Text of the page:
Gridiron football, or North American football, is football primarily played in the United States and Canada. The predominant forms of gridiron football are American football and Canadian football. Gridiron refers to the sport's characteristic playing field, which is marked with a series of parallel lines resembling a gridiron.
"Gridiron" football developed in the late 19th century out of the older games related to the games now known as rugby football and association football. It is distinguished from other football codes by its use of helmets and shoulder pads, the forward pass, the system of downs, a line of scrimmage, more specialist positions and formations, free substitution, platooning of different players for offense and defense, measurements in yards, a distinctive brown leather ball in the shape of a prolate spheroid, and the ability to score points while not in possession of the ball by way of the safety. Walter Camp is credited with creating many of the rules that differentiate gridiron football from its older counterparts.
In American football a play is a close to the ground "plan of action" or "strategy" used to move the ball down the field. A play occurs at either the snap from the center or at kickoff. Most commonly plays occur at the snap during a down. These plays vary between basic to very complicated. Football players keep a record of these plays in their playbook.
In sports, out of bounds (or out-of-bounds) refers to being outside the playing boundaries of the field. Due to the chaotic nature of play, it is normal in many sports for players and/or the ball to go out of bounds frequently during a game. The legality of going out of bounds (intentionally or not), and the ease of prevention, vary by sport. In some cases, players may intentionally go or send the ball out of bounds when it is to their advantage.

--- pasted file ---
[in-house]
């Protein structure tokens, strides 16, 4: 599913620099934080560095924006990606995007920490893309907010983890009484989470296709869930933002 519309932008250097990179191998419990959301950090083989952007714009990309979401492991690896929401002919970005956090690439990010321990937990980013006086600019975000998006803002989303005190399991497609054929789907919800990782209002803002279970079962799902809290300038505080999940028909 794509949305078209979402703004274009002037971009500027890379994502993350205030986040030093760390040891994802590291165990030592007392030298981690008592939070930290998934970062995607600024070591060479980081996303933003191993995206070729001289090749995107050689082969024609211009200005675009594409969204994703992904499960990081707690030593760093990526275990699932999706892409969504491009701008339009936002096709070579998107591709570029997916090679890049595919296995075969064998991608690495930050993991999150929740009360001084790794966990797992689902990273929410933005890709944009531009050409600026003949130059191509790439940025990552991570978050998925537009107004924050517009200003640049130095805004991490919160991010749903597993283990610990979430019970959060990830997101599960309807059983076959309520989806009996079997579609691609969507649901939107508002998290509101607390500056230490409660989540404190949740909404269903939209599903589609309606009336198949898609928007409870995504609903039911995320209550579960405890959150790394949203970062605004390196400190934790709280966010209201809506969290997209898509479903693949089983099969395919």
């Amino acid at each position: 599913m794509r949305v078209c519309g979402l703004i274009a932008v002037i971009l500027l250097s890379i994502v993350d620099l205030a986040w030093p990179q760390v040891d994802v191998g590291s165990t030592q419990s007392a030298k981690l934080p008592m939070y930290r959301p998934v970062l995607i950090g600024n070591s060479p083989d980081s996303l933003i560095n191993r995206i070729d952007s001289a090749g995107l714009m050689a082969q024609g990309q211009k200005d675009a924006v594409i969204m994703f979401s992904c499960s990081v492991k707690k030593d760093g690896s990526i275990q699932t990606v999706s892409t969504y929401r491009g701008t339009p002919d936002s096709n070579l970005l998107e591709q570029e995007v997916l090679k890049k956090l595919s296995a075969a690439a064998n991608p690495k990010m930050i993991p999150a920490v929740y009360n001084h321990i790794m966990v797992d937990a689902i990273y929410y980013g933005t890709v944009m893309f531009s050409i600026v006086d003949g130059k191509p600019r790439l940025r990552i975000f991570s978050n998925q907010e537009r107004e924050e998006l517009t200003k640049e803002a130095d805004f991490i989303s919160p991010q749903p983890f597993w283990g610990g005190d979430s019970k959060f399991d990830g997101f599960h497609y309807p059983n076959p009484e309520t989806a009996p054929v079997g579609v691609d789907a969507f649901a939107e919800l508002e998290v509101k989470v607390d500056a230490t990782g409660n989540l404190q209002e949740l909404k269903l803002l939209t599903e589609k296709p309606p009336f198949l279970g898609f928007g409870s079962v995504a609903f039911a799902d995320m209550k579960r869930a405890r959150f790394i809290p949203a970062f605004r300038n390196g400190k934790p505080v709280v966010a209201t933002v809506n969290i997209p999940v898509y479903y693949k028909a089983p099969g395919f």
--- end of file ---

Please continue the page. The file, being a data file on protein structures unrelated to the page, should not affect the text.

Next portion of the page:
In several forms of football a forward pass is a throwing of the ball in the direction that the offensive team is trying to move, towards the defensive team's goal line. The forward pass is one of main distinguishers between gridiron football (American football and Canadian football) in which the play is legal and widespread, and rugby football (union and league) from which the North American games evolved, in which the play is illegal.
In some football codes, such as association football (soccer), the kicked forward pass is used so ubiquitously that it is not thought of as a distinct kind of play at all. In these sports, the concept of offside is used to regulate who can be in front of the play or be nearest to the goal. However, this has not always been the case. Some earlier incarnations of football allowed unlimited forward passing, while others had strict offside rules similar to rugby.
In the National Football League, an illegal procedure can be used to refer to one or any number of a set of penalties. It is not itself a particular penalty, but an encompassing term which can describe several infractions.
In many cases, most notably in the National Football League, this type of penalty has even been given its own signals. Examples of this include: